Researchers Release Findings From OSU’s Alzheimer’s Test

Researchers are publishing remarkable findings of a test for Alzheimer’s Disease that was developed by a neurologist at The Ohio State University.

The Journal Of Neuropsychiatry and Clinical Neurosciences is publishing the findings of the Sage test Monday.

It’s a test that NBC4’s Colleen Marshall reported on years ago.

In 2009, Dr. Douglas Scharre provided NBC4 with a tour of The Ohio State University’s Wexner Medical Center “brain bank,” where a single brain, donated for medical research, can be used for 20 different research projects.

Dr. Scharre has been part of NBC4’s annual special presentation on Alzheimer’s, and nothing has received more attention from the program than the Self Administered Gerocognitive Examination (Sage) test. Dr. Scharre calls it a routine screening tool.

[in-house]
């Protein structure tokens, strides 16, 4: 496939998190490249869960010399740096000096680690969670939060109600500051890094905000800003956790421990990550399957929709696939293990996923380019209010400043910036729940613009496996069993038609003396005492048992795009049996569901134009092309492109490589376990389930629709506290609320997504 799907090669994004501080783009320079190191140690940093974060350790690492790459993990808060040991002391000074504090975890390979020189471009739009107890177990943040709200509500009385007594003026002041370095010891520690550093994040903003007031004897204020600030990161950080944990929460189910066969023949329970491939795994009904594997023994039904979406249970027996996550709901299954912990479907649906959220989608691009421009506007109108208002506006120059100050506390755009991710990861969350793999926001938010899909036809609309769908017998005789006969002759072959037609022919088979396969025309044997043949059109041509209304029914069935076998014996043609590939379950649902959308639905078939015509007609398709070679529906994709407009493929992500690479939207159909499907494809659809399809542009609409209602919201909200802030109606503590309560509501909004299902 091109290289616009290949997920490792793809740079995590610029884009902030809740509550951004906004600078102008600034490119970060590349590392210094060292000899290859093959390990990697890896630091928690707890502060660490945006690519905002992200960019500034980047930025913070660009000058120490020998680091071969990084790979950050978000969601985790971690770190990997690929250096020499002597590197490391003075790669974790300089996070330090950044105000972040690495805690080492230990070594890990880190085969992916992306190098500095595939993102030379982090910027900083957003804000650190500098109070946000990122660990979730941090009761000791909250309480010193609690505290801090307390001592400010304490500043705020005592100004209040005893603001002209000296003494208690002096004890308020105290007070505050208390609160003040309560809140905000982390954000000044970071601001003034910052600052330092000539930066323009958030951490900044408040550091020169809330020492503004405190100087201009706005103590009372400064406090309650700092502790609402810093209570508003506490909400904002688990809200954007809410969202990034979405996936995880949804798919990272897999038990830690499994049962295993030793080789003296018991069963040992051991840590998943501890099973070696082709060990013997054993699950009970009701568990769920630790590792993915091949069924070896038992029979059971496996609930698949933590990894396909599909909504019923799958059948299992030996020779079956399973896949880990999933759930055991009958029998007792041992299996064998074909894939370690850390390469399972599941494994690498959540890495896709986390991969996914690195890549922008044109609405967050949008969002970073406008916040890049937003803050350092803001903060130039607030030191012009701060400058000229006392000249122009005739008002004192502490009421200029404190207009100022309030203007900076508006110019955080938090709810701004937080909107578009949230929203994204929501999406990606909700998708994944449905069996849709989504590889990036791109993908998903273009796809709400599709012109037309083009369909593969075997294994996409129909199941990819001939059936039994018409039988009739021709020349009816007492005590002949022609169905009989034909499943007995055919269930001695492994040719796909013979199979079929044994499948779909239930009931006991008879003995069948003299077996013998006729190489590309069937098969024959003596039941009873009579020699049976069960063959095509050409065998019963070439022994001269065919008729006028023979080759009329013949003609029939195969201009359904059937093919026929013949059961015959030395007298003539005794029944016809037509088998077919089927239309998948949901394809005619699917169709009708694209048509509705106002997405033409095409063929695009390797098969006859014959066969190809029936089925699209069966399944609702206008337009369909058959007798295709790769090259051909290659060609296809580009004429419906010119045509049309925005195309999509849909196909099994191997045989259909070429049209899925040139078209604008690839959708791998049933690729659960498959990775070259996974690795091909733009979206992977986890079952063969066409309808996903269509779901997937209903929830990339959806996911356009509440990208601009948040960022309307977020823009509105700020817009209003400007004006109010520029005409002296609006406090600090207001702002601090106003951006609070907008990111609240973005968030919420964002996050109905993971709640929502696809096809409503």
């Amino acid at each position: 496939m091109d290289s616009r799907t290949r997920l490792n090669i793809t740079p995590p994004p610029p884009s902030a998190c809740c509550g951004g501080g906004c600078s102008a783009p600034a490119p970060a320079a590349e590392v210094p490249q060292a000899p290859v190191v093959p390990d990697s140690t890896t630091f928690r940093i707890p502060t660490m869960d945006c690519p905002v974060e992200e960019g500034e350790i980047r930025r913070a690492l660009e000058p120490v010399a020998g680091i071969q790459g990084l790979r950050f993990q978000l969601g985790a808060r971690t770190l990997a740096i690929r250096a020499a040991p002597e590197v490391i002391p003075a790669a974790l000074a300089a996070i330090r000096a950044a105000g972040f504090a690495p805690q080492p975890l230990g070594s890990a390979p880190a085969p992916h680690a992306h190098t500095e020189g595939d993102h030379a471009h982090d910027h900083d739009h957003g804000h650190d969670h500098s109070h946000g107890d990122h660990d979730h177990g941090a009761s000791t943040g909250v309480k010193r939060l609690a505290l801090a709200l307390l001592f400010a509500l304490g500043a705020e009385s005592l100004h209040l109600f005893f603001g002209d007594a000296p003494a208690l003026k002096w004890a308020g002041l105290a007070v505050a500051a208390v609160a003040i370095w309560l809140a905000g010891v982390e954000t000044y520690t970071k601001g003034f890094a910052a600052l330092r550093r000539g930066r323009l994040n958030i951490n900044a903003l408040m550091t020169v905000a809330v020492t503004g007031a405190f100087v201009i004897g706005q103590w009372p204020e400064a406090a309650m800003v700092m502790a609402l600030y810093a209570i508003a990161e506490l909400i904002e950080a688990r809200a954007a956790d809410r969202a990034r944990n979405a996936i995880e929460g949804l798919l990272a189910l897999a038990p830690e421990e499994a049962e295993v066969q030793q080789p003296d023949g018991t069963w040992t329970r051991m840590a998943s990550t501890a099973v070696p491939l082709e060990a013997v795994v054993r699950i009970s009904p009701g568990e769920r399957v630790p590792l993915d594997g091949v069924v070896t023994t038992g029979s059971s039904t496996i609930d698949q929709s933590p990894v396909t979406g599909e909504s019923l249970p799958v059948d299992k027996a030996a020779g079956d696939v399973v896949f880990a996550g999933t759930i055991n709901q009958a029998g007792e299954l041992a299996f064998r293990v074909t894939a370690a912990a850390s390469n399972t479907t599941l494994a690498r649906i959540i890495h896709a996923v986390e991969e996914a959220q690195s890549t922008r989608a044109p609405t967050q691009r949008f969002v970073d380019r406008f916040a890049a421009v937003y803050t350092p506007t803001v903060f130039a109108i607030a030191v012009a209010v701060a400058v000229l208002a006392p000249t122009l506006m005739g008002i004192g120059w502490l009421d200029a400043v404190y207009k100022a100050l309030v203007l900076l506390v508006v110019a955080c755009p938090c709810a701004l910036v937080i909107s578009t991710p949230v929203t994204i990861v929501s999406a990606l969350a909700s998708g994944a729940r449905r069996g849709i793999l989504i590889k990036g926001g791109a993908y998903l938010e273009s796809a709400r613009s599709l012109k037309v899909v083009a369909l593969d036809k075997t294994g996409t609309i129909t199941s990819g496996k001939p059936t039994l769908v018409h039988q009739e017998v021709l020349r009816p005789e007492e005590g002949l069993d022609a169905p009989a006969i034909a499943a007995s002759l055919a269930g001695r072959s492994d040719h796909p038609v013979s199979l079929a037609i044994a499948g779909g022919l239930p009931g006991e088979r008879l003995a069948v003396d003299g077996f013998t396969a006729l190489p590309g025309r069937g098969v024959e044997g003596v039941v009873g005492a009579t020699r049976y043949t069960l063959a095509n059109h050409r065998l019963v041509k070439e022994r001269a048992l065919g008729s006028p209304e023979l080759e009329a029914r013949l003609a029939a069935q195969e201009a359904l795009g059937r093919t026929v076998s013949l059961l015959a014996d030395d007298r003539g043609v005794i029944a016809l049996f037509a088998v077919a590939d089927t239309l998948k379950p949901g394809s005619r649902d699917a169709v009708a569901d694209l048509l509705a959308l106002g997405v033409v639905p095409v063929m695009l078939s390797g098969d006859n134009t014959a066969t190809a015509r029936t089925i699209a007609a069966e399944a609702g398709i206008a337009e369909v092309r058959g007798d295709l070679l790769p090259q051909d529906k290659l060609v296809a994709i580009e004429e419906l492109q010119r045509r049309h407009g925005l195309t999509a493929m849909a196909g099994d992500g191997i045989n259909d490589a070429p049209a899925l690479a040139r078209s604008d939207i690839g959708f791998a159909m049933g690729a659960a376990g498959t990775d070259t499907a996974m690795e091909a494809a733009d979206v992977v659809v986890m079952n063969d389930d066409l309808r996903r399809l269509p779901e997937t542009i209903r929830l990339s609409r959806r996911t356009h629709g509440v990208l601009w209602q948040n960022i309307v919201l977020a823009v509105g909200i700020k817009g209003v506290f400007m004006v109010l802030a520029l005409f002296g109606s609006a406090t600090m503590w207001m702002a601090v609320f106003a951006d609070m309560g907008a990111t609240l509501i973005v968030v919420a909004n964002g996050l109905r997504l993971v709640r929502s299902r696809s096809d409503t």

“I don’t think you need to give it to everyone, but maybe (at) age 60, if dementia runs in the family, then, shoot, do it early,” Scharre said.

Early is the operative word. The simple test can detect signs of Alzheimer’s years before symptoms become acute. It gives doctors the chance to start treatment earlier.

“People don’t go to their doctors with mild symptoms. They’re embarrassed by them. Families are embarrassed by them and the families don’t tell the doctor either,” Dr. Scharre said.

The study that is being released Monday shows that of the 1,000 patients who were given the annual test over a period of a few years, 28 percent had signs of cognitive decline that they were not aware of before they took the test.

There is no cure for Alzheimer’s, but Dr. Scharre said there are treatments to show its development, and now a test to detect it.

Click here for a link to the Sage test…